Morality v. Objectivity: Humanity v. Journalism

Rachel Smolkin’s piece on the ethics of covering natural disasters was eye-opening to me. It featured the perspectives of many journalists who, while covering Hurricane Katrina, struggled to balance their morals with codes of journalistic practice. 

Smolkin describes that a group of students was once asked whether they would interrupt their reporting of a story to help prevent a riot that could take lives. The students said that they would, and were admonished for this. They were reminded that the role of journalists “is to bear witness to history, not participate in it.” 

Personally, I find it appalling that anyone, journalist or not, would choose not to save a life if they had the chance to. It seems ridiculous to me that someone would value their “journalistic integrity” over a human life. Journalism is a job. An important job but still, a job. The fact that casting away defining aspects of what makes us human, like empathy, is expected of journalists is nauseating.

However, I’m not entirely surprised. The fact that students are taught to value “objectivity”, a method that many think will lead to better work produced by these future journalists, above their morals is telling about the society we live in.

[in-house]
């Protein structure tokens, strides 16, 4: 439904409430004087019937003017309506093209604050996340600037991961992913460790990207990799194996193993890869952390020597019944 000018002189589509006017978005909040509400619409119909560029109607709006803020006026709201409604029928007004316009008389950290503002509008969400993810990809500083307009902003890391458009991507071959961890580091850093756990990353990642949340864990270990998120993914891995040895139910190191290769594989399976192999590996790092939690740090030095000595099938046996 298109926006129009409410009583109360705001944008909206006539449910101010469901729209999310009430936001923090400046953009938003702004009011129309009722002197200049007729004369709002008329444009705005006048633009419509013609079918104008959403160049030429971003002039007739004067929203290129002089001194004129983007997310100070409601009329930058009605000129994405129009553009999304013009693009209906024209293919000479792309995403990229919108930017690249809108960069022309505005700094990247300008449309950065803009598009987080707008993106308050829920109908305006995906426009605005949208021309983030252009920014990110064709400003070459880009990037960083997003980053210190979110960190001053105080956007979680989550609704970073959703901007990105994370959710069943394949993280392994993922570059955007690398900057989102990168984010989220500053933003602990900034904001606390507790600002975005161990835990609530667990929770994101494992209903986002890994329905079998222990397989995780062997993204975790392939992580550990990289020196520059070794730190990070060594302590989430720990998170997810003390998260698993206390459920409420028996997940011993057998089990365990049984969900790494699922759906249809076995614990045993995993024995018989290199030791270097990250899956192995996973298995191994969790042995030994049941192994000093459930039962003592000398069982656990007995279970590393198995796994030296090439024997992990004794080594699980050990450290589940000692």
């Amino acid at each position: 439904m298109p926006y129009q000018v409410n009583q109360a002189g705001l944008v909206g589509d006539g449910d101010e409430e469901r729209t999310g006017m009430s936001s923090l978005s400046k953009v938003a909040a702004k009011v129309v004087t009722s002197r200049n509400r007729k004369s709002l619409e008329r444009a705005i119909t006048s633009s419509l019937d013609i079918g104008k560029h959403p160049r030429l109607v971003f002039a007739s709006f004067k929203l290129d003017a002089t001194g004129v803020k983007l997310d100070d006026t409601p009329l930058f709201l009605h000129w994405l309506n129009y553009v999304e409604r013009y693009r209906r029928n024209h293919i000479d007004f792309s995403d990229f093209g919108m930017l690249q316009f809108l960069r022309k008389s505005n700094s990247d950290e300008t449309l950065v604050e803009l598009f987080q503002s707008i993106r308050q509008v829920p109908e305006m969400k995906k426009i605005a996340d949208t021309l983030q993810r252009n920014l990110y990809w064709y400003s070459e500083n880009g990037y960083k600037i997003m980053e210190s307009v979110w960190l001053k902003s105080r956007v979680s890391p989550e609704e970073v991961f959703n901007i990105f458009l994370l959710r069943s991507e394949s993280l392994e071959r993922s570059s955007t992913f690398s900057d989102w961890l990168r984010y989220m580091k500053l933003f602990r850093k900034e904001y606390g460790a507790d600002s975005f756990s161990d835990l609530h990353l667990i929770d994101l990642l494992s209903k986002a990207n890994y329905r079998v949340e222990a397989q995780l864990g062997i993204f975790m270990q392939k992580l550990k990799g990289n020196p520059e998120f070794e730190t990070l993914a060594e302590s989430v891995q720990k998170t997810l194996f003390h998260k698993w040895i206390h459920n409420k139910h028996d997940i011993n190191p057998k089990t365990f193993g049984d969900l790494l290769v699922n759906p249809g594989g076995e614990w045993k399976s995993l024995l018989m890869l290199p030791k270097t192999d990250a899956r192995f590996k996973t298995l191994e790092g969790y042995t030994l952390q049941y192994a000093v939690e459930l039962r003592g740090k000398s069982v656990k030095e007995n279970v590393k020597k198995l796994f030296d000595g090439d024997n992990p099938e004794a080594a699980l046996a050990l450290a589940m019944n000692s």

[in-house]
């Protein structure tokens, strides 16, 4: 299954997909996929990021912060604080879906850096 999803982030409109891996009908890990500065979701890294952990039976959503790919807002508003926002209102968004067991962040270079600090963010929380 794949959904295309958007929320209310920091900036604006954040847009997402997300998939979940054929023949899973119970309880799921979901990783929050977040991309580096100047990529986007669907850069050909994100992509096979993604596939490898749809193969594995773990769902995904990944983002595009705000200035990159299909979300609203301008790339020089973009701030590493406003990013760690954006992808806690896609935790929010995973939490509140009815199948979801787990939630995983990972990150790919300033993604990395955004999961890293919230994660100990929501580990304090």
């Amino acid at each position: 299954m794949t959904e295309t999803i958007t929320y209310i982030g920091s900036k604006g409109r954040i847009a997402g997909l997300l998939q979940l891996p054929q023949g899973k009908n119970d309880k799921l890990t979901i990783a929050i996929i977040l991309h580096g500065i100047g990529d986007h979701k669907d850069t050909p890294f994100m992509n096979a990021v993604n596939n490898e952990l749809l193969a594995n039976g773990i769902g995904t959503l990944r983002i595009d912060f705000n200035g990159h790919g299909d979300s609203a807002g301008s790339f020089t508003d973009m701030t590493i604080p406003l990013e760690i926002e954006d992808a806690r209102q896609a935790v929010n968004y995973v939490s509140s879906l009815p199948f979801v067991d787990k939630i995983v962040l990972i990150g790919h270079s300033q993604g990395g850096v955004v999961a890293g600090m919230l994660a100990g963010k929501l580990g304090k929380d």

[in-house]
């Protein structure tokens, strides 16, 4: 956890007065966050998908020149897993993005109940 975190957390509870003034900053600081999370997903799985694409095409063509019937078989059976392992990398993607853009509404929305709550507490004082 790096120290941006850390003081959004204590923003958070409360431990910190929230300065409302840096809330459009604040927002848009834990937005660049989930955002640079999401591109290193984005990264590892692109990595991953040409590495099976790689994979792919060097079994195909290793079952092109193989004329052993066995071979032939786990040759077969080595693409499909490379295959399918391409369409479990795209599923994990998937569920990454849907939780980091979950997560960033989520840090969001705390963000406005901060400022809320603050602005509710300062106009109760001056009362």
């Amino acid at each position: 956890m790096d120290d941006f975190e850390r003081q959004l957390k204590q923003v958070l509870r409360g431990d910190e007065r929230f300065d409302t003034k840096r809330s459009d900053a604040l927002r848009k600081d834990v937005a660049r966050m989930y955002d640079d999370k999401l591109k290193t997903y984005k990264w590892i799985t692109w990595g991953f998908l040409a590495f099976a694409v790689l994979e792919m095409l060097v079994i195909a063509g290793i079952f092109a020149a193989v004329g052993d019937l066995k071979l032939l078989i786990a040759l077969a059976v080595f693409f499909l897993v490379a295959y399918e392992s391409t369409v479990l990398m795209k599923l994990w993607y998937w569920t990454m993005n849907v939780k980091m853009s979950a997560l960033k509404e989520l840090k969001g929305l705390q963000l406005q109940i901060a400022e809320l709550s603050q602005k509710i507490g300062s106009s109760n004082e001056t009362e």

Staying detached, and staying “objective” means that reporters may miss out on deeply important parts of a story. Journalists, therefore, typically perpetuate narratives created by those with the most power.

“Bottom-up” journalism, journalism that is practiced by spending time with members of the community and conducting long interviews with those who live there, I would argue, is an equally effective method of storytelling. It’s less efficient than objective storytelling, but it provides a more accurate picture of whatever the situation is. 

News sources want content that can appeal to many, and they want that content to be produced quickly. Stories are a product now, and they need to be marketable. However, because of this, the quality of the stories, and the humanity captured within those stories, is weakened.

America’s obsession with money and efficiency has only grown greater over the last century. It is imperative that journalists remember that they are working to serve people, not their employers. 


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